City's queen of fun dies at 76 Virginia Baker ran recreational activities


Baltimore's oldest kid has died at the age of 76.

Virginia S. Baker -- who began her career in fun and games as an East Baltimore playground monitor in 1940 and hopscotched her way up to City Hall in the silly-hat regime of William Donald Schaefer -- died yesterday at St. Joseph Medical Center of complications from pneumonia.

"I've made a lot of kids happy," she said in a 1995 interview. "That's what I get paid for."

Never married, Miss Baker counted generations of Baltimore youngsters as her own special brood.

Her secret?

The girl who grew up as "Queenie" in her father's confectionary at Belnord Avenue and Monument Street -- where she honed her childlike playfulness and steely resolve -- never stopped thinking like a kid.

In a century that whittled an American child's idea of a good time down to pushing buttons on plastic gadgets, Miss Baker championed timeless fun: hog-calling contests, frog-jumping races, turtle derbies, sack races, beanbag tosses, peanut shucking and doll shows.

"And don't forget her annual Elvis salute," said Sue McCardell, Miss Baker's longtime assistant in the Department of Recreation and Parks. "We'll keep going with all the things Virginia started."

Bob Wall, a recreation programmer in Patterson Park -- where the rec center is named in Miss Baker's honor -- first met his mentor as an 11-year-old Little Leaguer in 1968.

"It was a Saturday and our game was rained out and we were walking past the rec center in our uniforms. I'd never been inside it before," Mr. Wall remembered. "This boisterous lady yelled out to us: 'You boys want to catch frogs for me today?'"

Of course they did. And that was Mr. Wall's initiation into a world he unexpectedly found himself eulogizing yesterday when the city's 58th annual doll show -- launched by Miss Baker at the start of her career -- coincided with her death.

"We had a moment of silence," said Mr. Wall. "And then we said the show's got to go on."

The Virginia Baker show started in 1921. Her father was a Czech immigrant who changed the family name from Pecinka to Baker. Her mother, Hattie, was a Baltimorean of Czechoslovakian descent.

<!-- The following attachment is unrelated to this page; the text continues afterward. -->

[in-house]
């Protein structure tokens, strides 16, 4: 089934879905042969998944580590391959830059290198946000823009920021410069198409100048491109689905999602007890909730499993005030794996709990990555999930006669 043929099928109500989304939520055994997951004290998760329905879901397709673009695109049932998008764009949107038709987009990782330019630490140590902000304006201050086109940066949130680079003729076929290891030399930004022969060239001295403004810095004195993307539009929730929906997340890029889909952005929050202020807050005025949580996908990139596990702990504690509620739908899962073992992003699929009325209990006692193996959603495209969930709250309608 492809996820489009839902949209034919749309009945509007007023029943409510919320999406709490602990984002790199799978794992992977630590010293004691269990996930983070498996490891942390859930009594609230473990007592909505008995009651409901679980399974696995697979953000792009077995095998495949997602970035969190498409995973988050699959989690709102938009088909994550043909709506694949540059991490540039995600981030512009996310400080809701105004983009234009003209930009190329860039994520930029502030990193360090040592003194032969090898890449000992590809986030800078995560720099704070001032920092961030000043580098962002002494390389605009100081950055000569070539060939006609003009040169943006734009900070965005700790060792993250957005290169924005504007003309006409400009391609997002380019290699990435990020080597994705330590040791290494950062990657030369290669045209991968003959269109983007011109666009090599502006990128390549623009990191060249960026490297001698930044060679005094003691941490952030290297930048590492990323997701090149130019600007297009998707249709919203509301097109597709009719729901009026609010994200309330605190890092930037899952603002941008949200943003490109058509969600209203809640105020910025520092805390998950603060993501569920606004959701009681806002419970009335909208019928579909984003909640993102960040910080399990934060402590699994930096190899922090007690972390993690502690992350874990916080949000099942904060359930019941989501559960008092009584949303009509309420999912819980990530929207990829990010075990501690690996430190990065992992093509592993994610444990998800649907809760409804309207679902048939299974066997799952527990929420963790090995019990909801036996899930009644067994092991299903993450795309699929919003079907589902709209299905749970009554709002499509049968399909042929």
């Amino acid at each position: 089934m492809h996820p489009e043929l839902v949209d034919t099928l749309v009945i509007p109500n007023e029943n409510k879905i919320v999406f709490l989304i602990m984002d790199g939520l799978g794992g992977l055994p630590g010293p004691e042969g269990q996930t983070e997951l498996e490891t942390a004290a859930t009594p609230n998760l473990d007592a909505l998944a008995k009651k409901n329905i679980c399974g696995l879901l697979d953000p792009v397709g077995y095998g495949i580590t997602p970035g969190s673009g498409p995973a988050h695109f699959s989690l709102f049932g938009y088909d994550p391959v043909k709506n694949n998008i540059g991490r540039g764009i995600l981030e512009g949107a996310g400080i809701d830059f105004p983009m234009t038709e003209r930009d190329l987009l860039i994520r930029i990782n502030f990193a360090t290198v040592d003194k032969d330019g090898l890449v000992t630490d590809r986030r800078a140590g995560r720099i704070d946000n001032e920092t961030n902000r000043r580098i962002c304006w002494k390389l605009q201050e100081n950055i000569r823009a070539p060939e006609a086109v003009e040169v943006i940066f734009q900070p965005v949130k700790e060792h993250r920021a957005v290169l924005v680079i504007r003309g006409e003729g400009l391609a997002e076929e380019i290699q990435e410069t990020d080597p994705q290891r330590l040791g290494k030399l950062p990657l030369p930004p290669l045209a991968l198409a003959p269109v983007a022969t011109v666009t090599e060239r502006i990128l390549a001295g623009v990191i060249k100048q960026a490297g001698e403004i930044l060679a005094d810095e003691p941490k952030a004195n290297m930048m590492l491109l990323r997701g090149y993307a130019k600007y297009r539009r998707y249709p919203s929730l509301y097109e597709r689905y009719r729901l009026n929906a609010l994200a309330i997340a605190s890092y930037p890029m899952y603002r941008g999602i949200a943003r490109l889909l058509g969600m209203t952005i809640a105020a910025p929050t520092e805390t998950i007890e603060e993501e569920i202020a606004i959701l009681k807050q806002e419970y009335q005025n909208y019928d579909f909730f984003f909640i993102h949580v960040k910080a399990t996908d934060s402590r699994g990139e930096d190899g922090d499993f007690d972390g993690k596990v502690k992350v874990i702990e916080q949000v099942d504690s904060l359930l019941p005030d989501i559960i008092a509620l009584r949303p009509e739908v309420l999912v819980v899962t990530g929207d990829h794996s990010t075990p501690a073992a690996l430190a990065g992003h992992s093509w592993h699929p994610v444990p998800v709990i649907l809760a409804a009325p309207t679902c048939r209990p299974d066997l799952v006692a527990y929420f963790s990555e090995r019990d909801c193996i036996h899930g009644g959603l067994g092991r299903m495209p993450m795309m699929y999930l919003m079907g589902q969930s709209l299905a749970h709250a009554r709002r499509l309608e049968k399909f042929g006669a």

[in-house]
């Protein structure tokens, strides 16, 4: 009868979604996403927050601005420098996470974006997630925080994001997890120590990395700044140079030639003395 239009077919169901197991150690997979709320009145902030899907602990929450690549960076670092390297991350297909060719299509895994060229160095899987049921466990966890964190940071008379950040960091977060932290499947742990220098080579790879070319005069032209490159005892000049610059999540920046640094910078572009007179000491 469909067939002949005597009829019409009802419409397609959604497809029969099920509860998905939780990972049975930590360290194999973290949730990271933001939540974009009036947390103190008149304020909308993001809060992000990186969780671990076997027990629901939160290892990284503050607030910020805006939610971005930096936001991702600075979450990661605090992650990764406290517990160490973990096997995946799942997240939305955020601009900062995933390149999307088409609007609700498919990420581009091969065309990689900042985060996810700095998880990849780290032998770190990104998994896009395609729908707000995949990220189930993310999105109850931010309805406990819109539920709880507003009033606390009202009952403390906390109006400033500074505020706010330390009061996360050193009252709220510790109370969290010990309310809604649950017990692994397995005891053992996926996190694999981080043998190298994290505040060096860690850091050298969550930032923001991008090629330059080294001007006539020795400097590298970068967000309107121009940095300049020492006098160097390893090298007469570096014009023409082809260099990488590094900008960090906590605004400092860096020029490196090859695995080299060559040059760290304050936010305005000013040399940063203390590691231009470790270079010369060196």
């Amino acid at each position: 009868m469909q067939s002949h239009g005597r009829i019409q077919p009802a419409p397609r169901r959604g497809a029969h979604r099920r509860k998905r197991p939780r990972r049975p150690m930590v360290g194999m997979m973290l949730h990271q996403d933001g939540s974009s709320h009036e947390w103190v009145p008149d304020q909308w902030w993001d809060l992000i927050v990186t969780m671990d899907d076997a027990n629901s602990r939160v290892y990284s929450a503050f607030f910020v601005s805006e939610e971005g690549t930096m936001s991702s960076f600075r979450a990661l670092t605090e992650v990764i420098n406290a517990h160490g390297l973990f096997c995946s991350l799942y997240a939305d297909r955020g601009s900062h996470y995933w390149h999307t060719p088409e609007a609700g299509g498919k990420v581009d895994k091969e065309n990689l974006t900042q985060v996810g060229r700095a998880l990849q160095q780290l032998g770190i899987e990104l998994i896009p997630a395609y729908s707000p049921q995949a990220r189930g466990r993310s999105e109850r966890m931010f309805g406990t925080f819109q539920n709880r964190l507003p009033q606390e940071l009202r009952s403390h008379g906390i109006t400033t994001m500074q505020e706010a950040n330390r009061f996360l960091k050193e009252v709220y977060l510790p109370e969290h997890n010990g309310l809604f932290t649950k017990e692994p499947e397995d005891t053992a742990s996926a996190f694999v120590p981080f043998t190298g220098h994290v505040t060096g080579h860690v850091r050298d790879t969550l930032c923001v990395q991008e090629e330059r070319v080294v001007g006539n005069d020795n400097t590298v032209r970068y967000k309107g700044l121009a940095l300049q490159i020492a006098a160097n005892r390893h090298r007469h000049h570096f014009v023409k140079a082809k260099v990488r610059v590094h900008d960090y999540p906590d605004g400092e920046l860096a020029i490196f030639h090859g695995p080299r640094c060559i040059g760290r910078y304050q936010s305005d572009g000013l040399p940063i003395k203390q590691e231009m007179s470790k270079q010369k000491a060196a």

"Daddy mixed the syrup for the sodas and milkshakes and Mama cooked the chocolate for the sundaes," she said of the family store, now a carryout restaurant and liquor store protected by iron bars and bulletproof plastic. "Boy, did this neighborhood smell good!"

Miss Baker had a voice so quintessentially Baltimore that Washington disc jockeys regularly put her on the radio just to let the nation's power brokers believe ev- erything they'd ever heard about this city.

On the sidewalks of her beloved hometown, young Virginia learned the tricks she would turn into a career.

"We played every game you can imagine out here," she said during a 1995 visit to the old store that was her home from infancy until her father died in 1954.

Miss Baker rode scooters, shot marbles, made kites out of newspapers and sticks, played tag, spun tops, and made yo-yos sing and puppets dance. She collected matchbook covers and wagered hundreds of them at a time in card games of pitch, poker and pinochle down at Sprock's Garage on Lakewood Avenue.

And when she got black eyes from roughhousing -- Queenie was a bruiser, she freely admitted -- the local butcher put beef on them to keep down the swelling.

As a youngster, Miss Baker became a volunteer at the old Patterson Park recreation center. After graduating from Eastern High School in 1940, she made play her work, soon becoming director of recreation for the park.

From that time, she served nine Baltimore mayors, from Howard W. Jackson to Kurt L. Schmoke. She became best known during the 15-year tenure of Mr. Schaefer, who installed her at City Hall as perhaps the only civil servant in America in charge of an office called Adventures in Fun.

Miss Baker turned City Hall Plaza into a staging area for endless contests -- marbles, pogo sticks, chess, checkers, Hula-Hoops, yo-yos, roller skates, bicycles, kites and tops.

She invented the Fun Wagon, a small trailer with a basketball hoop on back and stuffed with toys. Five of them toured the city. She started the Kid Swap Shop, where children traded toys, an event copied across the nation because of Miss Baker's knack for publicity.

"She was a great old girl," Mr. Schaefer said yesterday. "She initiated all sorts of hokey things and everybody loved them. I hog-called one year. I didn't have my own frog for the jumping contest, but she gave me one. He didn't win. But Virginia always had young people around her. She made them work hard and feel good."

For six decades, her motto never changed: "A kid is still a kid."

Miss Baker lived at the Marylander Apartments from 1954 until a stroke in 1992. She did not officially retire until 1995. She resided in recent years at a Towson nursing home and is survived by several nieces and nephews.

Services will be held at 10 a.m. Saturday at Church of the Nativity, Cedarcroft and York roads.

Donations may be made to the Virginia S. Baker Recreation Memorial Fund, c/o Friends of Patterson Park, 27 S. Patterson Park Ave., Baltimore 21231.

Pub Date: 7/30/98

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